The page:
SCOTUScast 11-6-12 featuring Elina Treyger Elina Treyger November 02, 2012
On October 31, 2012, the Supreme Court heard oral argument in Florida v. Jardines and Florida v. Harris. Both cases involve police dogs that are trained to detect illegal narcotics. Florida v. Jardines considers whether taking such a dog to smell the exterior of a house where police suspect marijuana is being grown constitutes a search under Fourth Amendment requiring probable cause. The question in Florida v. Harris is whether a narcotics detection dog’s “alert” constitutes probable cause for the search of a private vehicle.
To discuss the case, we have Elina Treyger, who is an assistant professor at George Mason University School of Law.
A Federalist Society Symposium on the National Security Agency’s Bulk Data Seizures and FISA Surveillance Programs Engage Volume 14, Issue 2 July 2013
October 22, 2013
We are pleased to bring you this special Engage Symposium on the National Security Agency’s bulk data seizures and Foreign Intelligence Surveillance Act programs. This Symposium features diverging points of view on the issues involved from top scholars and experts in the field, including Randy E. Barnett & Jim Harper, Steven G. Bradbury, Jeremy Rabkin, Stewart A. Baker, Nathan A. Sales, Jameel Jaffer & Laura W. Murphy, Robert F. Turner, & Grover Joseph Rees...[Read Now!] SCOTUScast 3-14-14 featuring Ken Klukowski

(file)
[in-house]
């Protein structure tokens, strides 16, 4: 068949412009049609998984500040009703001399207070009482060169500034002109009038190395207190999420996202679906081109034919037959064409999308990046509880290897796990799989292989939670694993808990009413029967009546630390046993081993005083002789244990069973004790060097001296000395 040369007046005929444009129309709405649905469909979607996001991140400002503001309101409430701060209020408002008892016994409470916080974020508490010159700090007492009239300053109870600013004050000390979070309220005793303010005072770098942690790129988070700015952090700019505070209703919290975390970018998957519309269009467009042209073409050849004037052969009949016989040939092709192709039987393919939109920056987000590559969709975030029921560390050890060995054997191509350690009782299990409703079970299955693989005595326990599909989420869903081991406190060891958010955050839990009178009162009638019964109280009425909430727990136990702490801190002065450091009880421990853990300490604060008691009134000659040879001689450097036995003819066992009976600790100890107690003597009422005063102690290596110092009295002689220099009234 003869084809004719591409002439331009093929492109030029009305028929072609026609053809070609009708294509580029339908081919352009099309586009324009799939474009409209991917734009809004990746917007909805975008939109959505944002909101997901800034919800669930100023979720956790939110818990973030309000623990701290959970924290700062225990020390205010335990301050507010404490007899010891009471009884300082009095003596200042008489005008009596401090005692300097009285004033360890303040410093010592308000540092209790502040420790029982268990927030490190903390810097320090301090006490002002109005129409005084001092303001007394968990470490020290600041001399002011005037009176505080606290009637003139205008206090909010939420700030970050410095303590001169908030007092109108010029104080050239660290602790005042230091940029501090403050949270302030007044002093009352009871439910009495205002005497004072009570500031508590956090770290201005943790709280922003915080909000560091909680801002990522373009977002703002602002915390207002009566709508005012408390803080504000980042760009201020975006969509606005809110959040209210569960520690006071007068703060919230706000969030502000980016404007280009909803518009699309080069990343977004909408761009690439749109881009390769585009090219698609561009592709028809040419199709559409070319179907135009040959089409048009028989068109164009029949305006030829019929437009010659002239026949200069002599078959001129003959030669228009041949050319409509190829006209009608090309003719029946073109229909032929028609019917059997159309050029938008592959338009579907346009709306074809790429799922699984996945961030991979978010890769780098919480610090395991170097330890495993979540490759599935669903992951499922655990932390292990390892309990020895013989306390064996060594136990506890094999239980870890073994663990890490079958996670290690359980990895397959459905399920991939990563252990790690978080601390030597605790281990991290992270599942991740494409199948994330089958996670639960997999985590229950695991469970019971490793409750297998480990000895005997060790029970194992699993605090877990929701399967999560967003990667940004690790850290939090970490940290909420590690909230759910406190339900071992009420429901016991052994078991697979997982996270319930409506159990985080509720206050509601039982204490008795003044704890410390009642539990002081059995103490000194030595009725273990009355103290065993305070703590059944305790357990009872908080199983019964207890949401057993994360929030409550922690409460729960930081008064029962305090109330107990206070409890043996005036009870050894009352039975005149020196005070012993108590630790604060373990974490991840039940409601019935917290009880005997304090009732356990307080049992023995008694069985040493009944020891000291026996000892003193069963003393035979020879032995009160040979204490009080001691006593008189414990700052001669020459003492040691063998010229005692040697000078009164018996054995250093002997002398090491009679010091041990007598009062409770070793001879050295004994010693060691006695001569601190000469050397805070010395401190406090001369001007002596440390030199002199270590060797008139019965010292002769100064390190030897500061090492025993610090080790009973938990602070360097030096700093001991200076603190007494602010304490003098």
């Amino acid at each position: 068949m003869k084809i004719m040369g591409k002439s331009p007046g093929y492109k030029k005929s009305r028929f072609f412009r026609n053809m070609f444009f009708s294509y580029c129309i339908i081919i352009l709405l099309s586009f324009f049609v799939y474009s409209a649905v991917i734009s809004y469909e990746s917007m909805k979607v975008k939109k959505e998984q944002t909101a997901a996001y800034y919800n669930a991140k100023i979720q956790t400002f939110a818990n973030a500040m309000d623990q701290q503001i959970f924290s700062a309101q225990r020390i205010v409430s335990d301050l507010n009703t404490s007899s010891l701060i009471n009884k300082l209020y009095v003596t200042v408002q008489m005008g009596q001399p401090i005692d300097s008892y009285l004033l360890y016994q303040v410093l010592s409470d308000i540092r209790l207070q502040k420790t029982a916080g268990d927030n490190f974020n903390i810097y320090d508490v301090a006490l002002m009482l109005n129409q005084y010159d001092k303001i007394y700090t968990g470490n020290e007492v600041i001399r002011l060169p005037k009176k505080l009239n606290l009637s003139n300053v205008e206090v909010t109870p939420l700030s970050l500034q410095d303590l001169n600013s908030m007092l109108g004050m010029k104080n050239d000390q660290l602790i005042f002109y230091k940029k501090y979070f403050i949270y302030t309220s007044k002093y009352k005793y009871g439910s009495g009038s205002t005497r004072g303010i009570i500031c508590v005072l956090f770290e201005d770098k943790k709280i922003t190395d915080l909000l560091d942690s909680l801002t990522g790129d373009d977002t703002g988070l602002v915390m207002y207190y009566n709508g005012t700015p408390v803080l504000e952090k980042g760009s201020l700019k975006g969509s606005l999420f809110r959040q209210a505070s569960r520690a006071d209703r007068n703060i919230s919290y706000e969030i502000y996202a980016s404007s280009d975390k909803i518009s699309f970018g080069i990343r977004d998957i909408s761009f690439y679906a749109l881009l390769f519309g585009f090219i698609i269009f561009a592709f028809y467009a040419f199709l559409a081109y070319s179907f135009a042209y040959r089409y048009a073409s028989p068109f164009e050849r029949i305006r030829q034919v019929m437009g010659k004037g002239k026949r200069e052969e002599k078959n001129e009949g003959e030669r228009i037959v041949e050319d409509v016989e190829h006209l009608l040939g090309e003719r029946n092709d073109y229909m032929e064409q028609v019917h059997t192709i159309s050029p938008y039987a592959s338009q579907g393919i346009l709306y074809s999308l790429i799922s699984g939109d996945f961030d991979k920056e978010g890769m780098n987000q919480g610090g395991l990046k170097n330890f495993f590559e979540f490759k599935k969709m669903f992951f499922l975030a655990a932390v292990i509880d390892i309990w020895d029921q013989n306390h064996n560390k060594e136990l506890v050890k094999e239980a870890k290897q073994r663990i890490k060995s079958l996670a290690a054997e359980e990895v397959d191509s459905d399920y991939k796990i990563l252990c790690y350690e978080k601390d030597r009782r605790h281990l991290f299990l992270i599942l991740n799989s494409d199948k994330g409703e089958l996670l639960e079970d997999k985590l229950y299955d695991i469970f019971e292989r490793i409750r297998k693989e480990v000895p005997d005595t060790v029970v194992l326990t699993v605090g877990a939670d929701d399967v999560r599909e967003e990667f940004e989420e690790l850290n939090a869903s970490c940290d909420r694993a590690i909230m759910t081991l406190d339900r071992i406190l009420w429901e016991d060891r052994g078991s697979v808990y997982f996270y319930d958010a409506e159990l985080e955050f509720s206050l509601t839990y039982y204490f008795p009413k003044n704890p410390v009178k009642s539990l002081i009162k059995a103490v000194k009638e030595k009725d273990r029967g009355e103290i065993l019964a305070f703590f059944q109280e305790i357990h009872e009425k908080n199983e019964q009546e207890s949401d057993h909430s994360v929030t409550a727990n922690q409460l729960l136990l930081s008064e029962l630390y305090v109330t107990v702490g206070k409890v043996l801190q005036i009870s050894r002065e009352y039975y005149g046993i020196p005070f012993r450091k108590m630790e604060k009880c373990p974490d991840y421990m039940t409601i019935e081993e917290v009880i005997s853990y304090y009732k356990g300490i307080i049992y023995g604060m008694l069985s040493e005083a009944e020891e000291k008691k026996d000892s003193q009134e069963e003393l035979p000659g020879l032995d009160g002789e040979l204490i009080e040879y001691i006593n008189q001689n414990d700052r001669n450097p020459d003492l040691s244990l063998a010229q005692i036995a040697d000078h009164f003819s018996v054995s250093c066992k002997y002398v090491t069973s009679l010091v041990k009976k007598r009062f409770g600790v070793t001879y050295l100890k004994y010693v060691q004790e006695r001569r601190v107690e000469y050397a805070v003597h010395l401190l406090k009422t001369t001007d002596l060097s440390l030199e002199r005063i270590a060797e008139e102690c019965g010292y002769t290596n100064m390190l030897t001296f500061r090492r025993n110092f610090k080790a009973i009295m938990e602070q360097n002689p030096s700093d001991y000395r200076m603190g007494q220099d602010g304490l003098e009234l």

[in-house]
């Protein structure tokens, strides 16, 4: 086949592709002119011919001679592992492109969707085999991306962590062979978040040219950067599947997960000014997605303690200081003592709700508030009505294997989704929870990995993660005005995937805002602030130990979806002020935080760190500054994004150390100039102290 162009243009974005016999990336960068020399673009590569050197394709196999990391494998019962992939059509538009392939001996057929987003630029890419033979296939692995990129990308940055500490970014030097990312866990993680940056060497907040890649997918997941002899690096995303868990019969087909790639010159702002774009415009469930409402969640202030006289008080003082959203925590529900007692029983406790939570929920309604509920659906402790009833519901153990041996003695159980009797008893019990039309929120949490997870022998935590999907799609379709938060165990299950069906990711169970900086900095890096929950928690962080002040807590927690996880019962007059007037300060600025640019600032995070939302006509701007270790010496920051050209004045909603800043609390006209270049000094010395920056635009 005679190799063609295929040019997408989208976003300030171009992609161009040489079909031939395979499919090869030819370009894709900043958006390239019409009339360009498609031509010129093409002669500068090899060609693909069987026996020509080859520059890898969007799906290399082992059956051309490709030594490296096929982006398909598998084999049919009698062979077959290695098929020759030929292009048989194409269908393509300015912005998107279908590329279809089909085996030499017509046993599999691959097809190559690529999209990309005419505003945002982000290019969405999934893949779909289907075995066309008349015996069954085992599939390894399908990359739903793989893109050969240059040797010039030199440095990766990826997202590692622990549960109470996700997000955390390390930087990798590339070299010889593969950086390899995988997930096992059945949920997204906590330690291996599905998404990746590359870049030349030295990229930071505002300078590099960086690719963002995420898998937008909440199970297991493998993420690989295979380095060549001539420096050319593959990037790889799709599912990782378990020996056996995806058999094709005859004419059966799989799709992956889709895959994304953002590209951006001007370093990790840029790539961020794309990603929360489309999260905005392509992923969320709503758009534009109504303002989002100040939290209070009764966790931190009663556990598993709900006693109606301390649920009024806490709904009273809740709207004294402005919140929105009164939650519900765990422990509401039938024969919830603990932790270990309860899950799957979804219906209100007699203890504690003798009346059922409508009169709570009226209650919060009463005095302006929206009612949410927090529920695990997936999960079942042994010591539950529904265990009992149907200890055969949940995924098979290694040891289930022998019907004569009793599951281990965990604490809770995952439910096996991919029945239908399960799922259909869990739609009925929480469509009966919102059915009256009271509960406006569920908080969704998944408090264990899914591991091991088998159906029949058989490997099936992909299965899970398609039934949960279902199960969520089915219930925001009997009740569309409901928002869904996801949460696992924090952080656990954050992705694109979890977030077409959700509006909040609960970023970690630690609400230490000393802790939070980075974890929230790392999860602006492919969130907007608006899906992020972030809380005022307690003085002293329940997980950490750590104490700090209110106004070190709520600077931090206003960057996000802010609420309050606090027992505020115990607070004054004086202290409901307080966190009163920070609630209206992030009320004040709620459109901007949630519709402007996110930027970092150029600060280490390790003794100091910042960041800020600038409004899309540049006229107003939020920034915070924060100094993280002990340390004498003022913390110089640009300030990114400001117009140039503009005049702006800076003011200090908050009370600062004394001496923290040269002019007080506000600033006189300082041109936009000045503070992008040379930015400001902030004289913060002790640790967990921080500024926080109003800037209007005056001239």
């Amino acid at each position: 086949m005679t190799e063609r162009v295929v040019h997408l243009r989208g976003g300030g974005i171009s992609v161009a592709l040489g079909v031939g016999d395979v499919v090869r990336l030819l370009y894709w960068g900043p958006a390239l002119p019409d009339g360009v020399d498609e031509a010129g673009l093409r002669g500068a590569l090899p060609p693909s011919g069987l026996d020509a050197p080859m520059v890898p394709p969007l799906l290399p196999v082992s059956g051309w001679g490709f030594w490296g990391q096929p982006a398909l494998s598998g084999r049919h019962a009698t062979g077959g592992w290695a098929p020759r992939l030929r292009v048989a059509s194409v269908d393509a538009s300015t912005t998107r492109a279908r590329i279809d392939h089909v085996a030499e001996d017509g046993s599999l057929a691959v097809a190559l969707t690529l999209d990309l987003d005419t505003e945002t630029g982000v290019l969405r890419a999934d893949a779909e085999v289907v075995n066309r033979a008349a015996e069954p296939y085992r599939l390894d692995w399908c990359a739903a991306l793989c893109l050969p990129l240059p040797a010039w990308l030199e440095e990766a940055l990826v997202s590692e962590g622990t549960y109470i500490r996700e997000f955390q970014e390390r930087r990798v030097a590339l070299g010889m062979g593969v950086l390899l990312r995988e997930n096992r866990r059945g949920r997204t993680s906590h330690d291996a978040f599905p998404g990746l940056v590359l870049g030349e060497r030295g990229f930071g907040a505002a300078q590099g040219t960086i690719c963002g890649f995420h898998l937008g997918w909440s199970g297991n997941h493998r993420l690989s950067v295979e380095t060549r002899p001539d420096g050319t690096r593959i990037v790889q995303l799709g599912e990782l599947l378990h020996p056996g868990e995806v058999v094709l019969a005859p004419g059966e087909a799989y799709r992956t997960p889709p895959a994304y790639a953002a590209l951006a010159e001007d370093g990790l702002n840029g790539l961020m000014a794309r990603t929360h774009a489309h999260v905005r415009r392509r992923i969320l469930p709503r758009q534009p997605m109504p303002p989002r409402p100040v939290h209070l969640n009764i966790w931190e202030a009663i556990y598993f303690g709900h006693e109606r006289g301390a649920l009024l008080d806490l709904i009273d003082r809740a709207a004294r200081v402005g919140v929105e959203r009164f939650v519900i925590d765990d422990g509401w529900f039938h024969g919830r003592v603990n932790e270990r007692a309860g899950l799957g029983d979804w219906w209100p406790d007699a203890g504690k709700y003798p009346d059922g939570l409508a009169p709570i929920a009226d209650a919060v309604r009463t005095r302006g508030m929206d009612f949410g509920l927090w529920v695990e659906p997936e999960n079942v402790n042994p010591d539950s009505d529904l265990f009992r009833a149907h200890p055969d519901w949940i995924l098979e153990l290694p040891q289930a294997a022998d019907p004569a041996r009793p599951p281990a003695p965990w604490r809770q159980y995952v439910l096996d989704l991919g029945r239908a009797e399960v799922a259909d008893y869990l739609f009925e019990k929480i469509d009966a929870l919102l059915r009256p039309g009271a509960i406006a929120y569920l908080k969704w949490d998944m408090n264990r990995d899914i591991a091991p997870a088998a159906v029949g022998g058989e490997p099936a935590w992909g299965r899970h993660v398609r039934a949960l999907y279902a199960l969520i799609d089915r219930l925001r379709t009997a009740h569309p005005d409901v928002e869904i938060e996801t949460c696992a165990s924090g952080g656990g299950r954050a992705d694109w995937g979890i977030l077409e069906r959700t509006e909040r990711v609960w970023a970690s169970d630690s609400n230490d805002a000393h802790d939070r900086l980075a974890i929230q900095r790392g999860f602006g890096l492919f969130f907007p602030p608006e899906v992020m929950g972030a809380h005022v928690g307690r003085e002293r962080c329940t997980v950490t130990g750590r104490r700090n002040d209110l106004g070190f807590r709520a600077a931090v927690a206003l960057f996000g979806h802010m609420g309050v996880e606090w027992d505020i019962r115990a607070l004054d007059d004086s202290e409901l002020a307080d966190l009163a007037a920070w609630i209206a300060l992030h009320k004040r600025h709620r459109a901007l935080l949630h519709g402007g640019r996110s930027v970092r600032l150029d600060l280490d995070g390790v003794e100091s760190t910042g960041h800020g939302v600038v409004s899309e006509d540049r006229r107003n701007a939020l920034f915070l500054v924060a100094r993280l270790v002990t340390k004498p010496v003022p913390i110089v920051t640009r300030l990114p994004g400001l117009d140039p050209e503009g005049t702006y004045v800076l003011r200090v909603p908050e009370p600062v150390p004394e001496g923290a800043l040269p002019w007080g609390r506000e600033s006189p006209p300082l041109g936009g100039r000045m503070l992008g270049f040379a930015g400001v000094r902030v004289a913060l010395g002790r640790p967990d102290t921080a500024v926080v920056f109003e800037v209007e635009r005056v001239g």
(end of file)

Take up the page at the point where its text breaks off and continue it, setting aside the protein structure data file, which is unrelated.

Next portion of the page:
On Janurary 22, 2014, the Supreme Court heard oral argument in Abramski v. United States. This case concerns 18 U.S.C. § 922(a)(6), a federal criminal statute that prohibits a person who buys a firearm, intending later to sell it to another person, from falsely making a statement about the identity of the ultimate purchaser that is “material to the lawfulness of the sale.” The question before the Court is twofold: (1) Is the initial purchaser’s intent to sell a firearm to another lawful purchaser in the future a fact “material to the lawfulness of the sale”?; and (2) Is such an intent a piece of information “required . . . to be kept” by a federally licensed firearm dealer under the same statute?
To discuss the case, we have Ken Klukowski, who is on faculty at Liberty University and is a Senior Legal Analyst at Breitbart News. He formerly worked for the National Rifle Association and was involved in the last two Second Amendment cases that went through the Supreme Court.